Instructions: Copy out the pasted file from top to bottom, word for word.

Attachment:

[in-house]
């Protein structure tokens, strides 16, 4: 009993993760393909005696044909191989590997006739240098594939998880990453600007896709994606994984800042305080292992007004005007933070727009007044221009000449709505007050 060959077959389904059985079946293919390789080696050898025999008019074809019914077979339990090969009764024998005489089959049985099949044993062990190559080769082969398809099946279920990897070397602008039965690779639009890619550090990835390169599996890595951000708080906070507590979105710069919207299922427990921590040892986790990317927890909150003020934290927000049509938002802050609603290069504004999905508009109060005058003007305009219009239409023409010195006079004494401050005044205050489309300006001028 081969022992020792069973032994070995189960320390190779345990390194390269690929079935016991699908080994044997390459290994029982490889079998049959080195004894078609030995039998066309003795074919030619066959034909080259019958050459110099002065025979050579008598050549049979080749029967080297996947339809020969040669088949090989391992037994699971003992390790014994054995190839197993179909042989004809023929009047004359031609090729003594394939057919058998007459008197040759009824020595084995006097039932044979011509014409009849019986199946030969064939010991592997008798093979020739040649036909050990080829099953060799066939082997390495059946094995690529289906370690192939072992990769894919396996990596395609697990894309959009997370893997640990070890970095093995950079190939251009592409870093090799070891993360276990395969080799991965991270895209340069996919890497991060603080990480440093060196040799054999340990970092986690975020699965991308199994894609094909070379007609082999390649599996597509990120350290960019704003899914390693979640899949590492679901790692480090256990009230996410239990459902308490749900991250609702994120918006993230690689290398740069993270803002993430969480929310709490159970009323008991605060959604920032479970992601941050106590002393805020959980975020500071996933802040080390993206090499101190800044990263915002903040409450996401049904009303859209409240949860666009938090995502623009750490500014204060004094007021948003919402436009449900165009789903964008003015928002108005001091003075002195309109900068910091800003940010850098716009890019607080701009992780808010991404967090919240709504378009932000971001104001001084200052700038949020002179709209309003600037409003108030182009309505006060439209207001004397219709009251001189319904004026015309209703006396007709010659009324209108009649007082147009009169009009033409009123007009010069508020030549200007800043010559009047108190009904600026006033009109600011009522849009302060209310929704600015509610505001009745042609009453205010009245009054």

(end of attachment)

[in-house]
């Protein structure tokens, strides 16, 4: 009993993760393909005696044909191989590997006739240098594939998880990453600007896709994606994984800042305080292992007004005007933070727009007044221009000449709505007050 060959077959389904059985079946293919390789080696050898025999008019074809019914077979339990090969009764024998005489089959049985099949044993062990190559080769082969398809099946279920990897070397602008039965690779639009890619550090990835390169599996890595951000708080906070507590979105710069919207299922427990921590040892986790990317927890909150003020934290927000049509938002802050609603290069504004999905508009109060005058003007305009219009239409023409010195006079004494401050005044205050489309300006001028 081969022992020792069973032994070995189960320390190779345990390194390269690929079935016991699908080994044997390459290994029982490889079998049959080195004894078609030995039998066309003795074919030619066959034909080259019958050459110099002065025979050579008598050549049979080749029967080297996947339809020969040669088949090989391992037994699971003992390790014994054995190839197993179909042989004809023929009047004359031609090729003594394939057919058998007459008197040759009824020595084995006097039932044979011509014409009849019986199946030969064939010991592997008798093979020739040649036909050990080829099953060799066939082997390495059946094995690529289906370690192939072992990769894919396996990596395609697990894309959009997370893997640990070890970095093995950079190939251009592409870093090799070891993360276990395969080799991965991270895209340069996919890497991060603080990480440093060196040799054999340990970092986690975020699965991308199994894609094909070379007609082999390649599996597509990120350290960019704003899914390693979640899949590492679901790692480090256990009230996410239990459902308490749900991250609702994120918006993230690689290398740069993270803002993430969480929310709490159970009323008991605060959604920032479970992601941050106590002393805020959980975020500071996933802040080390993206090499101190800044990263915002903040409450996401049904009303859209409240949860666009938090995502623009750490500014204060004094007021948003919402436009449900165009789903964008003015928002108005001091003075002195309109900068910091800003940010850098716009890019607080701009992780808010991404967090919240709504378009932000971001104001001084200052700038949020002179709209309003600037409003108030182009309505006060439209207001004397219709009251001189319904004026015309209703006396007709010659009324209108009649007082147009009169009009033409009123007009010069508020030549200007800043010559009047108190009904600026006033009109600011009522849009302060209310929704600015509610505001009745042609009453205010009245009054």